PlayStation VR is the virtual reality platform with the largest install base, but Sparc is the first time we’ve done a fitness review on a PSVR game. We’ve been anticipating this title since they began releasing images and video last year. The developers have spent a lot of time putting together a product with the intent of developing a virtual sport.

Preparation:

Playing Sparc is currently a PlaystationVR exclusive and will require a PlayStation 4 and the PSVR peripheral. If you want to compete against other people, then it will also cost you approximately $60 a year for a PlayStation Network account. I tracked the workout using my Apple Watch.

Workout Duration:

I did two workouts of approximately 30 minutes each. The first workout was just performing back to back challenges. The second workout was back to back multiplayer matches. I was curious to see if the sustained and controllable challenge based activity would have a better fitness result than waiting in a multiplayer queue. Both workouts were effectively the same but the multiplayer session had less specifically repetitive motions which resulted in less arm strain.

Intensity: Up to 7/10

Competitive multiplayer features are always entertaining but also somewhat dependent on the quality of the opponent. While playing Sparc against more experienced players the intensity was driven much higher. Similarly, watching and listening to a noob wrestle with their setup while you lazily score points on them wasn’t very engaging.

Arms: 6/10

My arms and shoulders got a pretty decent workout. Varying your throw angle and being creative with your strategy will decrease any repetitive action discomfort that some may feel.

Legs: 2/10

This style of game isn’t suited to generating a good leg workout. Secondly, the pace of the match can be a bit slow which reduces a player’s need to move quickly within the play space. If you can identify the path of the orb early then it doesn’t take much effort to dodge it.

Core and Balance: 2/10

Sparc’s current game play is limited from developing core strength and balance. The system doesn’t really differentiate between a hard throw and a soft throw. Because of this, the player isn’t required to adjust their body to make a throw of greater strength, reducing both torque to the body core and the balance required to maintain the effort.

Time Perception: 9/10

Time moved by quickly, especially in multiplayer matches. I was surprised to check my watch and see that 30 minutes had already passed. Maintaining interest in 60 minutes worth of game play would be pretty easy to accomplish.

Replayability: 9/10

Due to the competitive nature of the multiplayer features, Sparc has a high replayability rating.

Fitness Scalability: 4/10

Aside from extending the amount of time played during a session, Sparc doesn’t scale very well from a fitness perspective.

Lack of Nausea: 8/10

I didn’t experience any noticeable nausea moments during my time in the game. The player isn’t required to move far in any particular direction, and the game environment is static, so this limits scenarios where nausea might be triggered.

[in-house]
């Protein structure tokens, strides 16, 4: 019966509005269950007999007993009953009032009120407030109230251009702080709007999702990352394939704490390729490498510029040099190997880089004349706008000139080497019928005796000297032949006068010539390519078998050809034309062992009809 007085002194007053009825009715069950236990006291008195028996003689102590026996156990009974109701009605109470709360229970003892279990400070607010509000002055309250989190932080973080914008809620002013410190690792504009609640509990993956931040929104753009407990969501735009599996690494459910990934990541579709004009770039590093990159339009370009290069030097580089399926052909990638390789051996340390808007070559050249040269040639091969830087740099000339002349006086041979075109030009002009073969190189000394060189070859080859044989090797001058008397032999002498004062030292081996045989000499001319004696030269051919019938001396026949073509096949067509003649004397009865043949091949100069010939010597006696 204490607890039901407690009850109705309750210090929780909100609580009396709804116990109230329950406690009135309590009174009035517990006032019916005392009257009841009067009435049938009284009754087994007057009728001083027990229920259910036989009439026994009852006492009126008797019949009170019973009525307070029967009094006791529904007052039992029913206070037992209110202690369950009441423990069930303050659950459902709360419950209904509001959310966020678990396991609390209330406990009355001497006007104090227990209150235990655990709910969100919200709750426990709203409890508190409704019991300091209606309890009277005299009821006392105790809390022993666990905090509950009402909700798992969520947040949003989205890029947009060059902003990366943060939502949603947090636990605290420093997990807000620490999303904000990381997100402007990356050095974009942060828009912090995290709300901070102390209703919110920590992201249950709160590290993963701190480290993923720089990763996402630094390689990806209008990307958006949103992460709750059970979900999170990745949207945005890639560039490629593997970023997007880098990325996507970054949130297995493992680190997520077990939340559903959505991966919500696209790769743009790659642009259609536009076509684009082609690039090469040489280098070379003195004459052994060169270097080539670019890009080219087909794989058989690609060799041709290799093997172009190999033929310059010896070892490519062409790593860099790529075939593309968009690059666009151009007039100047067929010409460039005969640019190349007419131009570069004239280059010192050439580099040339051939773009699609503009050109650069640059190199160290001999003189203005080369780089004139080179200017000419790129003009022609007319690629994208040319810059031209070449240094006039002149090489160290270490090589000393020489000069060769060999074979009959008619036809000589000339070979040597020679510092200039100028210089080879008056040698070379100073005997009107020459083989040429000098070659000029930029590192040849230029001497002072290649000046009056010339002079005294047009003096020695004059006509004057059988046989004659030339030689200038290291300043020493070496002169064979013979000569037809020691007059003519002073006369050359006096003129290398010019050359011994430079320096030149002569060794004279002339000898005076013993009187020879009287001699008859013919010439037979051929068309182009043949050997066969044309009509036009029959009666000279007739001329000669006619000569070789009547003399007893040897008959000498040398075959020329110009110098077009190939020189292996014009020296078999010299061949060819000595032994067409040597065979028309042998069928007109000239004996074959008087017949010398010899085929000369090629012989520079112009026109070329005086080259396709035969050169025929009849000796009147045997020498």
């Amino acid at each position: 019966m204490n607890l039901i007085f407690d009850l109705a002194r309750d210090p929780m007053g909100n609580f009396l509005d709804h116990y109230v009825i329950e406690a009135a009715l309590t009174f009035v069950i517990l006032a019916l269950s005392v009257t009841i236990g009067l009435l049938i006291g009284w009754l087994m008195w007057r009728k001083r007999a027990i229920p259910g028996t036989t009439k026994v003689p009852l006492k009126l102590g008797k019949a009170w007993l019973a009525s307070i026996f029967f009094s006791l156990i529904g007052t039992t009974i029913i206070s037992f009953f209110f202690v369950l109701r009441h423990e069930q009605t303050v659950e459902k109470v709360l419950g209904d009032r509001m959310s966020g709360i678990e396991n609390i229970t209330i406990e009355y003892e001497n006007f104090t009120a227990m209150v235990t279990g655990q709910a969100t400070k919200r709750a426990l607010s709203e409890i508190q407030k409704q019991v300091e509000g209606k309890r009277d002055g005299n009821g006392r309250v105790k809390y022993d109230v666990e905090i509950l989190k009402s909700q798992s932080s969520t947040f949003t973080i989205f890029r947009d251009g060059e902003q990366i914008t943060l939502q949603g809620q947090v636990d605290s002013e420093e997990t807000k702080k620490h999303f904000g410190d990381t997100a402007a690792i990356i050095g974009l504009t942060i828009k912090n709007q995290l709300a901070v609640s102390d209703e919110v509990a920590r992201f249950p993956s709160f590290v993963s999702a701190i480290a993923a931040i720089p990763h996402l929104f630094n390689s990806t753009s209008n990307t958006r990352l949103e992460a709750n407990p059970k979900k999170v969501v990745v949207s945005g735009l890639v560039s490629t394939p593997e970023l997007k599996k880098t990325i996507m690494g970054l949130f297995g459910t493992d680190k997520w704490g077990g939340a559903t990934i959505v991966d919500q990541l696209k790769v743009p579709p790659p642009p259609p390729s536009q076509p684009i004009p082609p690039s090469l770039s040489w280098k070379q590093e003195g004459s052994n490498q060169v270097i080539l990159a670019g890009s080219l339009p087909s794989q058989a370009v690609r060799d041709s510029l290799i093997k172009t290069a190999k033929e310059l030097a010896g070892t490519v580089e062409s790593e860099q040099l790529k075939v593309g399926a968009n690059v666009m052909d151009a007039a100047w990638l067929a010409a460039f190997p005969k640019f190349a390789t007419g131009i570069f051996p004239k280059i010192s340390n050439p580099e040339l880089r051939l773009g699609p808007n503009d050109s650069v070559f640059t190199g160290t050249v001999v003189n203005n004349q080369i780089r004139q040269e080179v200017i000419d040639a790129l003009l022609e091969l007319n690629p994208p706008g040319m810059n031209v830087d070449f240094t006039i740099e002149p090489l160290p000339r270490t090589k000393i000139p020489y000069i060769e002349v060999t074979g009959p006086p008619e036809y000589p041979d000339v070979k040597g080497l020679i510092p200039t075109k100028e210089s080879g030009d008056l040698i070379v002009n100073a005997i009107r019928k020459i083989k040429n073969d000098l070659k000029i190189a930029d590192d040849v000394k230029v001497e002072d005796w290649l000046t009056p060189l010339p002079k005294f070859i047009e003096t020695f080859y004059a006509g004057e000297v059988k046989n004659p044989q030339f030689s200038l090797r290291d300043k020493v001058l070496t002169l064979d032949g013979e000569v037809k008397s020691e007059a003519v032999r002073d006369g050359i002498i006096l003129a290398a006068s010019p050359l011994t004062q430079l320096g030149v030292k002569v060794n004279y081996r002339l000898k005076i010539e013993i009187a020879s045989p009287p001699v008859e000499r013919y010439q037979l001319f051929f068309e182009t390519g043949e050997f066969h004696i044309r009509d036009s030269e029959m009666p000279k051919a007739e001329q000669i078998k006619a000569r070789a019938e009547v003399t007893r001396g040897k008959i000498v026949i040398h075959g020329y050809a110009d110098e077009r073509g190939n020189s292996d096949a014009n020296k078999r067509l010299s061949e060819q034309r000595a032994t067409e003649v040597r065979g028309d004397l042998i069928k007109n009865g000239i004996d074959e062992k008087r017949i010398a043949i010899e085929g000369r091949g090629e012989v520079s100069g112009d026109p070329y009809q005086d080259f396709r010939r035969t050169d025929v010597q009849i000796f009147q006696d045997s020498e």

Social Competition: 10/10

I feel this is where Sparc knocked the experience out of the park. There are multiple elements that make the player feel like they are part of an engaging and social interaction. You can see and communicate with other player’s while in the multiplayer queue. Uniquely, you can all watch the live game play in the current match. CCCP put together a very nifty view where are the avatars in the lobby appear to be huge in relationship to the size of the playing field and can view it from outside and above. While in the match the player can communicate freely with each other but also see the giant avatars of waiting players through windows in the play arena. It was definitely a lot of fun engaging with other people this way.

VRFI Fit Score: 8/10

The Good:
After my multiplayer session, I came out of the experience feeling like I had just completed a sporting match. Additionally, the entire setup of the social interactions was very well done and added a lot to the experience.

The Bad:
The PSVR HMD is tethered from the back of the headset. This makes it difficult to set up a traditional wrangler for it. This is problematic when playing Sparc because the cord loops down over your should and into your feet, which are active in this game. Additionally, the headphone jack is located at shoulder length as well, so there is an additional cord near your head to deal with.

As a fitness application, Sparc could improve their game play to be more fast-paced, requiring faster reaction times and more body movement. Otherwise, this game is polished, fun, competitive and social. We recommend it as it has all the requirements for a sustained fitness activity alternative.

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Jim Bradbury
Jim Bradbury is the General Manager at Black Box VR and specializes in the creation, publishing and support of interactive products and services for digital platforms. His 17 years of game and interactive development experience includes production management, product design, publishing operations, strategic business development and studio operations management. While this may sound important, he is generally just a big nerd for all things geeky and fun.